Another week of lockdown, another week of working on Palestine Travel Simulator alongside the less pleasant tasks of accounting, administration and other necessary things to survive the coming weeks.
I finished last week with a very basic map with hexagon tiles and a simple character that can move around. For the next milestone I had three goals I wanted to achieve:
- Implement different types of hexagon tiles, such as road, checkpoints and inaccessible.
- Create a custom map based on an actual locale
- Implement pathfinding based movement.
The following segment features some boring technical backend talk so feel free to skip
Implementing this went relatively smoothly, though it did require some significant refactoring as I quickly realised that hexagon types wasn’t as straightforward as I thought. Not in the least because it was a misnomer on my part. What I envisioned were rather hexagon attributes. Namely, a hexagon would be a type of terrain. On that terrain might be an asphalt or dirt road, each with its own characteristic. And on that road there might be a checkpoint. And each of those would alter the properties of the hex tile.
At first, my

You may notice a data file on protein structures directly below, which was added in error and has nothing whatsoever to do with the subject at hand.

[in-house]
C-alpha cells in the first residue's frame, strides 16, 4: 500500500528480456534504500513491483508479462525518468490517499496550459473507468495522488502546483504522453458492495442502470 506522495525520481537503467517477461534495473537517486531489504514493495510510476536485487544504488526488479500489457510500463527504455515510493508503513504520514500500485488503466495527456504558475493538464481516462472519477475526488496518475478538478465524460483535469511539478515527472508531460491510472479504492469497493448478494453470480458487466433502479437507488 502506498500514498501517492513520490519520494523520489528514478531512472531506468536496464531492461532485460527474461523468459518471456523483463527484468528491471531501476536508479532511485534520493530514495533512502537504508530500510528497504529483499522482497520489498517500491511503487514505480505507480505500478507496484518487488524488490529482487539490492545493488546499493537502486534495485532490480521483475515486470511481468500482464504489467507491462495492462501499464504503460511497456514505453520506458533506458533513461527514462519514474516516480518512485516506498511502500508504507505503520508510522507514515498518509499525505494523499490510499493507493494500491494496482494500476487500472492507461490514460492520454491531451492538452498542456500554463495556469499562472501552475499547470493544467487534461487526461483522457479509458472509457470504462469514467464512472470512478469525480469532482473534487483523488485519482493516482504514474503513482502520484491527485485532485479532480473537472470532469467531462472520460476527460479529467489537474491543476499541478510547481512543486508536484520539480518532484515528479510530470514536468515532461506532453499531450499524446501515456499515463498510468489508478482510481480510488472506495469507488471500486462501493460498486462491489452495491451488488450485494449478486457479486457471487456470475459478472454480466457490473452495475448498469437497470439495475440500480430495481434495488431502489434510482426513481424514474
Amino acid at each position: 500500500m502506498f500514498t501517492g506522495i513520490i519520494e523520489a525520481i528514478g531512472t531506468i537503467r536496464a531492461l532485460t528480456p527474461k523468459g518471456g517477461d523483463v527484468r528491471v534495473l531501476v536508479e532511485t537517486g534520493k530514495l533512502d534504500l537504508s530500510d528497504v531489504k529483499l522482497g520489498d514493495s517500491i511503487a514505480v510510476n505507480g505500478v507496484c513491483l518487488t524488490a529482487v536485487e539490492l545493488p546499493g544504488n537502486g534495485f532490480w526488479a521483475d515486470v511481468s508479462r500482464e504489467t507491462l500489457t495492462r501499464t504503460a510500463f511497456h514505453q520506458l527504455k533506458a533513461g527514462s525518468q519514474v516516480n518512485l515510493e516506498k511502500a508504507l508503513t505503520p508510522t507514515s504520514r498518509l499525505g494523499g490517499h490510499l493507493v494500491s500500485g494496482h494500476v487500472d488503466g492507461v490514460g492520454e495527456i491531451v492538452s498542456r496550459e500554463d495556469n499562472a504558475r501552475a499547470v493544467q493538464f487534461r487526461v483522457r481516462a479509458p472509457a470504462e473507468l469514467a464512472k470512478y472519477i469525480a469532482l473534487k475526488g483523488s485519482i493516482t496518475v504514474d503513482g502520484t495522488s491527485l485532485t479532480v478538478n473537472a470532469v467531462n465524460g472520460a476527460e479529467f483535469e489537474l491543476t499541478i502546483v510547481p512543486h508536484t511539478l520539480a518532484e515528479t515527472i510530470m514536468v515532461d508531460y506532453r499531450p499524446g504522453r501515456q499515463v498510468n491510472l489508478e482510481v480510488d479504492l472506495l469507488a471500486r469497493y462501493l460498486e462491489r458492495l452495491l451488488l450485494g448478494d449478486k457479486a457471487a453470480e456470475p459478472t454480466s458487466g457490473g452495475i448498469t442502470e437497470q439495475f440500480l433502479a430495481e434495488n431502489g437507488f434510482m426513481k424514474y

HexTile class inherited from the
Phaser.GameObjects.Image class, meaning it was a simple image with some functionality attached. To accomodate my new system, I had to rejiggle the whole structure and switch
HexTile to a
Phaser.GameObjects.GameObject class, the base class in Phaser and from what I can tell the equivalent of a
UObject in Unreal Engine 4.
HexTile is now a sort of container. By default it will have a terrain image object, and when required it will also spawn in a road image and a checkpoint image on top.
With that out of the way I can finally design a custom map. I based my first design on this publication from human rights organisation B’Tselem of Hebron City Center and restrictions imposed on Palestinean residents.
Things I learned:
- The map’s current grid density is too high
- I will need to add a lot more assets to make it feel like a city rather.
- Maybe a hexagonal system might not be the best method, especially on a smaller scale like a city.
So I looked back towards the existing library. From my research I knew that all I had to do was adjust the neighbor finding algorithm. So I implemented the astar-typescript library by digitsensitive and altered its neighbor finding function. And lo and behold:
It’s still janky as hell, but after struggling the second half of last week on this, I’m happy to let it rest for the weekend and go at it again on monday.